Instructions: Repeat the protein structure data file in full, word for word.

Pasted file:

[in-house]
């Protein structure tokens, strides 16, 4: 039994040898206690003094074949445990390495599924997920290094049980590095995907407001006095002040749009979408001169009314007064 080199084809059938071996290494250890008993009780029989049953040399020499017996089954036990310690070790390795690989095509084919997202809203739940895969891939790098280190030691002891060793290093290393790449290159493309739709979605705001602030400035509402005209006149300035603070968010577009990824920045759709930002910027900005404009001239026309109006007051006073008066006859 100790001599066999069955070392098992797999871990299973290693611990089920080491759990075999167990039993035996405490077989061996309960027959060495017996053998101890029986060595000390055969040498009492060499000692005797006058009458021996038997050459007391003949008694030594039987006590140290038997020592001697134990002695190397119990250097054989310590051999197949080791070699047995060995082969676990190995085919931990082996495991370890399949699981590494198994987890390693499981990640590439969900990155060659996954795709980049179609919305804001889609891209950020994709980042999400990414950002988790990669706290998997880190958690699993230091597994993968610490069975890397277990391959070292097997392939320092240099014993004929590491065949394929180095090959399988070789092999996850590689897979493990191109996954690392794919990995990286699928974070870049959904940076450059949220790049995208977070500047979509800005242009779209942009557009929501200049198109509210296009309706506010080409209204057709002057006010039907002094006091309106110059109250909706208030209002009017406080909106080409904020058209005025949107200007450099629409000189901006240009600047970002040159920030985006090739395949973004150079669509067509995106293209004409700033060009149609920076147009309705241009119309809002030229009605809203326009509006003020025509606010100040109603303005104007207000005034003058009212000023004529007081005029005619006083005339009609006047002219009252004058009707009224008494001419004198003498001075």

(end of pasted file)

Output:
[in-house]
């Protein structure tokens, strides 16, 4: 039994040898206690003094074949445990390495599924997920290094049980590095995907407001006095002040749009979408001169009314007064 080199084809059938071996290494250890008993009780029989049953040399020499017996089954036990310690070790390795690989095509084919997202809203739940895969891939790098280190030691002891060793290093290393790449290159493309739709979605705001602030400035509402005209006149300035603070968010577009990824920045759709930002910027900005404009001239026309109006007051006073008066006859 100790001599066999069955070392098992797999871990299973290693611990089920080491759990075999167990039993035996405490077989061996309960027959060495017996053998101890029986060595000390055969040498009492060499000692005797006058009458021996038997050459007391003949008694030594039987006590140290038997020592001697134990002695190397119990250097054989310590051999197949080791070699047995060995082969676990190995085919931990082996495991370890399949699981590494198994987890390693499981990640590439969900990155060659996954795709980049179609919305804001889609891209950020994709980042999400990414950002988790990669706290998997880190958690699993230091597994993968610490069975890397277990391959070292097997392939320092240099014993004929590491065949394929180095090959399988070789092999996850590689897979493990191109996954690392794919990995990286699928974070870049959904940076450059949220790049995208977070500047979509800005242009779209942009557009929501200049198109509210296009309706506010080409209204057709002057006010039907002094006091309106110059109250909706208030209002009017406080909106080409904020058209005025949107200007450099629409000189901006240009600047970002040159920030985006090739395949973004150079669509067509995106293209004409700033060009149609920076147009309705241009119309809002030229009605809203326009509006003020025509606010100040109603303005104007207000005034003058009212000023004529007081005029005619006083005339009609006047002219009252004058009707009224008494001419004198003498001075």